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Michael Gove: The liberator of our school system (illustration by Michael Daley)

In the 19th and early 20th centuries Britain's paternalistic elites thought that the uneducated masses at home and the black and brown people in the colonies were not able to cope with the responsibilities of full citizenship. They were simply not capable of mature reflection or understanding. Like children, they were driven by their emotions and therefore incapable of properly using the democratic franchise (for the working class) or handling national independence (for the colonial people). The elites did not consider themselves to be bigoted. They sincerely believed they were helping those who were less fortunate than themselves by ensuring they were not allowed to bite off more than they could chew. 

In most respects those days are long gone, but in the world of education some of that paternalistic spirit lives on. What is often called the bigotry of low expectations is alive and well in our staffrooms, our media and our daily assumptions. 

But just as in the late 19th century, there are people who have had the courage to stand against the current orthodoxy. The most vocal of these people in our time has been, until recently, the Education Secretary Michael Gove. 

I used to think that the problem with our education in Britain was simply the system: change that, and we would create a decent start for all our children. But then along came Gove and he did change the system, yet many teachers, including head teachers, insisted he was taking us back to the "dark ages". I was baffled because it seemed clear to me that Gove, more than any other recent education secretary, was supporting teachers and enabling them to get on with the job of actually teaching in orderly classrooms.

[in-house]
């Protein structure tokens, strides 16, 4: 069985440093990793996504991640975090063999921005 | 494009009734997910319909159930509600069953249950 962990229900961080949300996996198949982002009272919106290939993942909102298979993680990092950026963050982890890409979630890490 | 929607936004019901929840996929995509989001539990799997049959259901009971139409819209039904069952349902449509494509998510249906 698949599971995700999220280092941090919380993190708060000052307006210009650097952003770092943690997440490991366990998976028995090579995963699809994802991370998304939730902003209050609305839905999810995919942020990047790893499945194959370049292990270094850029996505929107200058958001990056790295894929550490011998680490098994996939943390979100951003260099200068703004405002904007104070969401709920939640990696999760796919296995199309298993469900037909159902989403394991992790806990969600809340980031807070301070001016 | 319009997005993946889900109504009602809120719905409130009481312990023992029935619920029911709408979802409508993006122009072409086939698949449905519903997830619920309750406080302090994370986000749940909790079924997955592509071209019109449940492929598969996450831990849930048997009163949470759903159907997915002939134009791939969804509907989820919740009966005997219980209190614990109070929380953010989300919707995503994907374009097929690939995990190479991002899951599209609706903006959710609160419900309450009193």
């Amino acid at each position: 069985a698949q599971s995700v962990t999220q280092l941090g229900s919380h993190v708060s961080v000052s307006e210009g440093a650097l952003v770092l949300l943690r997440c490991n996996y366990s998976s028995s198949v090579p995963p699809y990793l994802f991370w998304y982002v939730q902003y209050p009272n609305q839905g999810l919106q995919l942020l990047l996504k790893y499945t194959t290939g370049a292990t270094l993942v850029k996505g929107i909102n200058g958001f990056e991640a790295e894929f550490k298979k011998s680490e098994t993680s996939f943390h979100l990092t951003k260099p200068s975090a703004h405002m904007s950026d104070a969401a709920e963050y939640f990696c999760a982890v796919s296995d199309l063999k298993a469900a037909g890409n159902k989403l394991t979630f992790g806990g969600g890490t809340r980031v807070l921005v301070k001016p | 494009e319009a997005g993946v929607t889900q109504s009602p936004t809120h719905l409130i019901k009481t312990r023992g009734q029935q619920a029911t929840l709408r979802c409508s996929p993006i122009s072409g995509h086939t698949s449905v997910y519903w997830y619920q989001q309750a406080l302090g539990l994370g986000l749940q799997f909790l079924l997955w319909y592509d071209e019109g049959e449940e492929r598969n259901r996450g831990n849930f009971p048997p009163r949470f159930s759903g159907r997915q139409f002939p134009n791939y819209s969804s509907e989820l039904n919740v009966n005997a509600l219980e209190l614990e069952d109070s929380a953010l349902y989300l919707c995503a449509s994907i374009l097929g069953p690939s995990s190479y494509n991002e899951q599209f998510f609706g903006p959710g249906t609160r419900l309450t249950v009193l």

Remember this: before Gove, ordinary teachers were not legally allowed to search a child's bag, even when they thought they were carrying a weapon. Teachers had to give 24 hours' notice in order to hand out a detention, destroying the crucial immediacy necessary for detention to have a correctional effect on behaviour. When given a detention children would often chant "24 hours" in teachers' faces in order to taunt them. How quickly we forget.

Before 2010, heads would exclude serious troublemakers who made the lives of other children in the school miserable, only for appeal panels to overturn the decision and humiliate the head by returning the child to school, causing chaos in the classroom and instilling fear in both staff and pupils. 

More generally, heads had no option but to follow local authority guidance on teaching, leadership and governance. With the option of academy status, heads can now reclaim their freedom and autonomy and do what they believe is right for their school. 

Free schools are much talked about, but there are only 331 of them (open or approved) in the country out of over 20,000 state-funded schools. But academies are a different story: 56 per cent of our secondary schools and 11 per cent of primaries have now chosen academy status have. While not all heads wanted that freedom, many of them clearly did. 

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August 29th, 2014
10:08 PM
Michael Gove's effect was much like advertising. We know some of his work led to great outcomes, but 50% was pure waste. For example, his disregard for professional advice, his cancellation of the BSF fund, his demonizing of LEAs were notorious and unfair!

August 29th, 2014
7:08 AM
Absolutely and 100% agree. I thought that the voices of agreement with change were drowned by the more vocal dissent group. Hopefully some will come in this year with a new perspective on their purpose.

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